Belated wishes

Well, this has certainly been a strange year. Life goes on,  but in a rather surreal way. Are we getting used to going around in masks? Personally, I don’t think I’ll ever get used to it—not to be able to see people’s expression is just weird. Are we getting to the end of this? It doesn’t look like it at the moment. Are we learning to live with it? In a way, we are. And we must.


But it’s not just the pandemic. Wars are either going on or are threatening to start in many places. Catastrophes brought on by climate change are causing untold damage and unprecedented population movements. Humanitarian crises are happening all around us, and governments are becoming increasingly tough in their handling of them.

 

Canada geese. Part of a six-panel work on paper.

But this is still a beautiful world, and this year I’ve witnessed many wonderful acts of kindness. All things considered, I felt very thankful to be able to spend the holidays with my family around me. There was a lot of cooking, art workshops, board games and beach walks. And the inevitable screen time, obviously.

 

Family workshop output

When I looked through this year’s work, I realised I’ve drawn a lot of birds lately. Birds=flight? But they are mostly birds of prey. I wonder what that means.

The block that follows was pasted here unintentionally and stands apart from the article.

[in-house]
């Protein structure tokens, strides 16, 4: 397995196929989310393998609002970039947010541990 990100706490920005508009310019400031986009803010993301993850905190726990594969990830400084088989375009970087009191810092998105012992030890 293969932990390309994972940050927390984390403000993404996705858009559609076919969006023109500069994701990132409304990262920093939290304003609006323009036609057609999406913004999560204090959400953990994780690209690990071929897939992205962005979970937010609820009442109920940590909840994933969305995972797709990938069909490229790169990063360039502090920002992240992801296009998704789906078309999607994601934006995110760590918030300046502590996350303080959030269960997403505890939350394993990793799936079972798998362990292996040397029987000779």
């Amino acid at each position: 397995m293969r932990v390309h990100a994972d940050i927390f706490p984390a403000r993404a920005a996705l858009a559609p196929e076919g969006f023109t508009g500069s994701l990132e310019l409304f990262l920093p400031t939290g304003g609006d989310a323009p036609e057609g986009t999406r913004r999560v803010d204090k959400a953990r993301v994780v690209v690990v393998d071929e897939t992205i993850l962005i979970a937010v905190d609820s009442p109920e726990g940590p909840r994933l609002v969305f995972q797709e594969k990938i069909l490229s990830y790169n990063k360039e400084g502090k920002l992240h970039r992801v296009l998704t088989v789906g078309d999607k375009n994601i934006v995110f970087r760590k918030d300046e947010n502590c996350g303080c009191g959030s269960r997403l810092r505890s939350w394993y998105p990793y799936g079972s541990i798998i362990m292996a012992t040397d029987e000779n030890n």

Wolf series. Ink on Nepalese paper
Travellers series. Pencil and collage on khadi paper

To conclude, let me wish everyone a very Happy New Year, and may all your troubles last only as long as your New Year resolutions!

 

Rhodesian ridgeback portrait. Oil on linen

A collection of pet portraits

Readers who are interested in my art know that I love to draw and paint animals and birds (see my post on Equine Art). Some of these are depicted in their natural setting, some are more funky or fanciful, such as my collection of hares on sofas.

 

One aspect of this animal art which I find fascinating is making portraits of animals I know personally, a practice I started as a child by obsessively drawing the family dogs (mostly when they were asleep!) One such portrait which I still have is the one below, of the family labrador, Brett, which I must have done aged about fourteen or fifteen.

 

The most interesting side of this is to observe the animal and try to give a hint of his or her character. I am of course aided by photographs, especially if I get a commission to paint an animal I have not met (however, usually I’ve heard a lot about them from the owners!)

So, without further ado, meet:

Eden, a feisty little Jack Russell

 

Valerie, a Weimaraner who likes to strike mournful poses, although she’s full of pep

 

 

Balou, a faithful Golden retriever.

 

 

A bunch of Norfolk terriers, hairy balls I cannot tell appart, in life or in photos. Here are the parents:

 

 

 

And the offspring

 

 

Java, another ball of fluff, chilling.

 

 

And a couple of cats. Goldie, striking a pose,

 


And Meli, peeping out of her bed.

 

 

Also a horse, Rubia, done in biro

 

And finally my own dog, Frankie. Dachshunds are difficult to draw, because you either have to lie down on the floor to get a good angle,

 

 

Or draw them from above!

 

 

 

Still easier than people portraits, though…